United States Government Accountability Office
Highlights of GAO-14-376, a report to
Regulators Could Strengthen Oversight and Improve Transparency of the Process
Why GAO Did This Study
In 2011 and 2012, OCC and the Federal Reserve signed consent orders with 16 mortgage servicers that required the servicers to hire consultants to review foreclosure files for errors and remediate harm to borrowers. In 2013, regulators amended the consent orders for all but one servicer, ending the file reviews and requiring servicers to provide $3.9 billion in cash payments to about 4.4 million borrowers and $6 billion in foreclosure prevention actions, such as loan modifications. One servicer continued file review activities. GAO was asked to examine the amended consent order process. This report addresses (1) factors considered during cash payment negotiations between regulators and servicers and regulators’ goals for the payments, (2) the objectives of foreclosure prevention actions and how well regulators designed and are overseeing those actions to achieve objectives, and (3) regulators’ actions to share information from the file review and amended consent order processes and transparency of the processes. GAO analyzed regulators’ negotiation documents, oversight memorandums, and information provided to borrowers and the public about the file review and amended consent orders. GAO also interviewed representatives of regulators, servicers, and consultants.
What GAO Recommends
OCC and the Federal Reserve should define testing activities to oversee foreclosure prevention principles and include information on processes in public documents. In their comment letters, the regulators agreed to consider the recommendations.
What GAO Found
To negotiate the $3.9 billion cash payment amount in servicers’ amended consent orders, the Office of the Comptroller of the Currency (OCC) and the Board of Governors of the Federal Reserve System (Federal Reserve) considered information from the incomplete foreclosure review, including factors such as projected costs for completing the file reviews and remediation amounts that would have been paid to borrowers. To evaluate the final cash payment amount, GAO tested regulators’ major assumptions and found that the final negotiated amount generally fell within a reasonable range. Regulators generally met their goals for timeliness and amount of the cash payments. By December 2013, cash payments of between $300 and $125,000 had been distributed to most eligible borrowers. Rather than defining specific objectives for the $6 billion in foreclosure prevention actions regulators negotiated with servicers, regulators identified broad principles, including that actions be meaningful and that borrowers be kept in their homes. To inform the design of the actions, regulators did not analyze available data, such as servicers’ recent volume of foreclosure prevention actions, and did not analyze various approaches by which servicers’ actions could be credited toward the total of $6 billion. Most servicers GAO spoke with said they anticipated they would be able to meet their obligation using their existing level of foreclosure prevention activity. In their oversight of the principles, OCC and the Federal Reserve are verifying servicers’ foreclosure prevention policies, but are not testing policy implementation. Most Federal Reserve examination teams have not begun their verification activities and the extent to which these activities will incorporate additional evaluation or testing of servicers’ implementation of the principles is unclear. Regulators’ manuals and federal internal control standards note that policy verification includes targeted testing. Without specific procedures, regulators cannot assess implementation of the principles and may miss opportunities to protect borrowers. Regulators are sharing findings from the file reviews and amended consent order activities among supervisory staff and plan to issue public reports on results, but they have not determined the content of those reports. The file reviews generally confirmed servicing weaknesses identified by regulators in 2010. Regulators are sharing information among examination teams that oversee servicers, and some regulator staff GAO spoke with are taking steps to address weaknesses identified. Regulators also have promoted transparency by releasing publicly information on the status of cash payments. However, these efforts provided limited information on the processes used, such as how decisions about borrower payments were made. Federal internal control standards and GAO’s prior work (GAO-03-102 and GAO-03-669) highlight the importance of providing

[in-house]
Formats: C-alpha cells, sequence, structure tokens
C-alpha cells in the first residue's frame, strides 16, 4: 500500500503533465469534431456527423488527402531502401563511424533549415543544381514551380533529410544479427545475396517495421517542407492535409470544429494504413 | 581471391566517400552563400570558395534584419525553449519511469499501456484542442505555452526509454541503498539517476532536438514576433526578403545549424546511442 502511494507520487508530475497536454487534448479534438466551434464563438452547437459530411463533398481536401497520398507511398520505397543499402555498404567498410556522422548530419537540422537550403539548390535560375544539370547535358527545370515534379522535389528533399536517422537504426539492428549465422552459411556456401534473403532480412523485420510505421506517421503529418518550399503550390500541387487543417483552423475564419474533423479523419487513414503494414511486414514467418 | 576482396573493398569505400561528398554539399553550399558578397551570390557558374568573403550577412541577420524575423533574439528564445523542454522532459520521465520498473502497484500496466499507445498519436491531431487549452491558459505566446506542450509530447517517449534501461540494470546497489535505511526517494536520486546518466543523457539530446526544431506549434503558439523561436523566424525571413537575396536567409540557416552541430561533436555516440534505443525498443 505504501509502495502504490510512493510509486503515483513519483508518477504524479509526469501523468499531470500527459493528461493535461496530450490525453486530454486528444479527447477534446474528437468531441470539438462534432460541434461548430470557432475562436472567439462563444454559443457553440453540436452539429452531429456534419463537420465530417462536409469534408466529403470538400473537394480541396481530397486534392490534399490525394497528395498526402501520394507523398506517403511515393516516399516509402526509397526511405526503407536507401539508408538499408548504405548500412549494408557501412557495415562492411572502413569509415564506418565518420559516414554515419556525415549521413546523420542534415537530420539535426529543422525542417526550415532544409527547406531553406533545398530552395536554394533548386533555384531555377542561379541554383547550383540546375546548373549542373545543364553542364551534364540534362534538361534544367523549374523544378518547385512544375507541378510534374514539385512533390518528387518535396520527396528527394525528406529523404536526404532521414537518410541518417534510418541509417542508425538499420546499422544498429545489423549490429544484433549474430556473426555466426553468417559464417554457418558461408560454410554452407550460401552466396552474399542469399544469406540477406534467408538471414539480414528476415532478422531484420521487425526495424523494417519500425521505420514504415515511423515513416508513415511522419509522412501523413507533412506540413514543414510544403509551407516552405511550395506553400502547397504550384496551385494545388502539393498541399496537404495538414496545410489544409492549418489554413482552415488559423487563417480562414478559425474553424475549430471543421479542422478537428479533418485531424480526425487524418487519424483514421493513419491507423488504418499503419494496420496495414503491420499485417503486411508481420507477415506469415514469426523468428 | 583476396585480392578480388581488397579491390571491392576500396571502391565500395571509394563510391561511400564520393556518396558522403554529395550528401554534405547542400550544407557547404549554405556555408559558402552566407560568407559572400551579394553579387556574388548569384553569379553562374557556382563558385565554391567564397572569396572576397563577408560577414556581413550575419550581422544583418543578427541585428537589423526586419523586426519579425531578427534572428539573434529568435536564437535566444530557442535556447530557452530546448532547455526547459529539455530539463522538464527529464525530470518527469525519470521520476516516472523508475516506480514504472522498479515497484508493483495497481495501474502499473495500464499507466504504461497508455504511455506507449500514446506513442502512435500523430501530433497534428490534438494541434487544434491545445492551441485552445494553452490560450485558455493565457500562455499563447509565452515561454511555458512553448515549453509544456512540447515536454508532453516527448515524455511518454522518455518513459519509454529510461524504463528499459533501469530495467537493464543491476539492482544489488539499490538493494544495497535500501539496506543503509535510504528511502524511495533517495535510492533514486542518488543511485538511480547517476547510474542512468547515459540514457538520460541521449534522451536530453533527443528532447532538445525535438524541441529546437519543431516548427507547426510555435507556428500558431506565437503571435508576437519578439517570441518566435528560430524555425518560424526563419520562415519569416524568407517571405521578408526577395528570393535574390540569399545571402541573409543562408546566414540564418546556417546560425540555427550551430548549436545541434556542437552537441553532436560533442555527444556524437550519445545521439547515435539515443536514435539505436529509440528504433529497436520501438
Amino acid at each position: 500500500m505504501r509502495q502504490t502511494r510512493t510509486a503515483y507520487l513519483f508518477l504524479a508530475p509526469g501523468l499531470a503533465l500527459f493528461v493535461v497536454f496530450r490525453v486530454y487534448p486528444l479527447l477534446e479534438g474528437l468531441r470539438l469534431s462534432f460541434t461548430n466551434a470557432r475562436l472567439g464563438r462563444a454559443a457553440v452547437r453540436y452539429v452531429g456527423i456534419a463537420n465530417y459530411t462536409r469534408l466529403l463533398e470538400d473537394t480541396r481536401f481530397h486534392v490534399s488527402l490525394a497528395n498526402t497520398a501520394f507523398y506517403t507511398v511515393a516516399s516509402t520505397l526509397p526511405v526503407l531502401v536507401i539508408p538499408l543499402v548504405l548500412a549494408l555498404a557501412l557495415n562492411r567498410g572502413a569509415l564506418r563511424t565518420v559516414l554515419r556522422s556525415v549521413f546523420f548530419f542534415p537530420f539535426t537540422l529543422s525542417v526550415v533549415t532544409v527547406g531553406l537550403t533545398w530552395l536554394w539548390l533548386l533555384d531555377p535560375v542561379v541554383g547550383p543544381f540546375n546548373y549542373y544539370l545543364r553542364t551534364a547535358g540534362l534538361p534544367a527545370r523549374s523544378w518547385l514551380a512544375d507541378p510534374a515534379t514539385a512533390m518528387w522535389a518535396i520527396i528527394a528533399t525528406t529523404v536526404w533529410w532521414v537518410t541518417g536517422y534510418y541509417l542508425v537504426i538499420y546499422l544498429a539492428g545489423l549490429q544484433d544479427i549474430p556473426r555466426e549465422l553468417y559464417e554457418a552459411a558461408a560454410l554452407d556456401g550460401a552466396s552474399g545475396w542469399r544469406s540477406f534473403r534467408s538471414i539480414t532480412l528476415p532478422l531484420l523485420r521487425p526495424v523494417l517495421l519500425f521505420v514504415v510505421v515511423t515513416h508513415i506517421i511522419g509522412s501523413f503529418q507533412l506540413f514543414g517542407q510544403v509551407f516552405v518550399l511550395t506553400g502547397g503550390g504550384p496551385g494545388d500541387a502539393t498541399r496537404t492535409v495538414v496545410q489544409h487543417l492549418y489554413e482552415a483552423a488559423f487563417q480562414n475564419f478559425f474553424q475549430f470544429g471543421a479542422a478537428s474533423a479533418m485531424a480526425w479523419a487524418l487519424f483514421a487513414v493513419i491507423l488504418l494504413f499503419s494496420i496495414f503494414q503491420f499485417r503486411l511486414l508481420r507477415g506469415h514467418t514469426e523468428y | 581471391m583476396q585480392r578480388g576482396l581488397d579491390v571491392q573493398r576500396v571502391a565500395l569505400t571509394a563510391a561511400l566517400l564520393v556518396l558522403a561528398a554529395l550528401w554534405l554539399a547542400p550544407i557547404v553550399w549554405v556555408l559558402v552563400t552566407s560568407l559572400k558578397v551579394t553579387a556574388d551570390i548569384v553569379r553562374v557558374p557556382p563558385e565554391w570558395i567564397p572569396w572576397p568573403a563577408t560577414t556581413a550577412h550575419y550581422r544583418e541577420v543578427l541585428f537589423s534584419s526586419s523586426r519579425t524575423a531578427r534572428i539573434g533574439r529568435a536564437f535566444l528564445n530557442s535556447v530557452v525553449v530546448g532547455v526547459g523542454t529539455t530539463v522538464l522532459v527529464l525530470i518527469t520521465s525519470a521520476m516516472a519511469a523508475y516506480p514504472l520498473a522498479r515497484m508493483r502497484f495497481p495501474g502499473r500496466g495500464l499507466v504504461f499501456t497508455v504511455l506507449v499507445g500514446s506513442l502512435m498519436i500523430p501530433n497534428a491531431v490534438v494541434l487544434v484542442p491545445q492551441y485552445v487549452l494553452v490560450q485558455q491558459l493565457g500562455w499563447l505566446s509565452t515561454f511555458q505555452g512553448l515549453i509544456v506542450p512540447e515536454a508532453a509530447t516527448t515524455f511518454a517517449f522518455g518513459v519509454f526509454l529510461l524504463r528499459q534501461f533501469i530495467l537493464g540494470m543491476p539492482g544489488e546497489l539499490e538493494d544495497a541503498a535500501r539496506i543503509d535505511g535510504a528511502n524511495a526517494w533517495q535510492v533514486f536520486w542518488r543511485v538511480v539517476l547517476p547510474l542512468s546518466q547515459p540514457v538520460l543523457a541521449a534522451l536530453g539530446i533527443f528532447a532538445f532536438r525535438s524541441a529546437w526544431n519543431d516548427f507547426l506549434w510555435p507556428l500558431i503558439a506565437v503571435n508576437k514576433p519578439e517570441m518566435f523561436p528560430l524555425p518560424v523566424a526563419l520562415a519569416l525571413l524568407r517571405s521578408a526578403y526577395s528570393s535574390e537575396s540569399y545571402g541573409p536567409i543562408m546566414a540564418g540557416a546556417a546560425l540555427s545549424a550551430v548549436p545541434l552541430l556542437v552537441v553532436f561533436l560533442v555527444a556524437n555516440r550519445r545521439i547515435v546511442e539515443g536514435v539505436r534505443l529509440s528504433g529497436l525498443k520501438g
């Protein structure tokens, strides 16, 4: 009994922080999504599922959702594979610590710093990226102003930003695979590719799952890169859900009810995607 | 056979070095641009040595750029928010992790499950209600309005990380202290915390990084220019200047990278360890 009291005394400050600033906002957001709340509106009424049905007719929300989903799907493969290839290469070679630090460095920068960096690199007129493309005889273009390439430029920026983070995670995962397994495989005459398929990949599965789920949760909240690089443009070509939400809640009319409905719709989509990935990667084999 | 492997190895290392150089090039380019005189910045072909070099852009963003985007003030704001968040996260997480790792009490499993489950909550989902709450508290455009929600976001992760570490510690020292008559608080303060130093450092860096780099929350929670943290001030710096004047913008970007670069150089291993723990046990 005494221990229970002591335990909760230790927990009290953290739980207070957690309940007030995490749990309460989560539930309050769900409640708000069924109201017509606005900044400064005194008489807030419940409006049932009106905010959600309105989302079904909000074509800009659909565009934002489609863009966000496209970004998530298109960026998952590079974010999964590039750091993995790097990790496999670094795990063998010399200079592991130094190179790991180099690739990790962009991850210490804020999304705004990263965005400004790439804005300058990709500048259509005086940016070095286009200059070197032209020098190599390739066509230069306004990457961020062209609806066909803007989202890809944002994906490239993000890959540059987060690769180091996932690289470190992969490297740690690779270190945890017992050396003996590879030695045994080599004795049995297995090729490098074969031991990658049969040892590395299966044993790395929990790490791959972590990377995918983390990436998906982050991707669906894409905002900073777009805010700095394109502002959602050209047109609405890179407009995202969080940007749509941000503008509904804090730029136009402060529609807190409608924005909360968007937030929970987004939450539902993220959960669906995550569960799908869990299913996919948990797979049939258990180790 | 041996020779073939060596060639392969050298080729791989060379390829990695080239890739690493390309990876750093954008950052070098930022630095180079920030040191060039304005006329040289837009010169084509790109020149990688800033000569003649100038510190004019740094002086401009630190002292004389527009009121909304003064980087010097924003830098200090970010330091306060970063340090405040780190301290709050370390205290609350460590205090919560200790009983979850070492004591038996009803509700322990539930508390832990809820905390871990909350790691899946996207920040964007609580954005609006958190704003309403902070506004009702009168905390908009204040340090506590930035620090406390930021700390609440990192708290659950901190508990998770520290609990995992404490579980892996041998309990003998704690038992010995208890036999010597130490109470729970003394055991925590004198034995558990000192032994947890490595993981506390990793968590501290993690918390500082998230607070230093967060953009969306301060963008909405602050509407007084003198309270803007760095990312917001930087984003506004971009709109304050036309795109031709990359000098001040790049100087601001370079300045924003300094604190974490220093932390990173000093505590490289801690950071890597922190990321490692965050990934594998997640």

relevant information on the processes used to obtain results. According to regulators, borrowers could obtain information from other sources, such as the payment administrator, but information on how decisions were made is not available from these sources. In the absence of information on the processes, regulators face risks to public confidence in the mortgage market, the restoration of which was one of the goals of the file review process.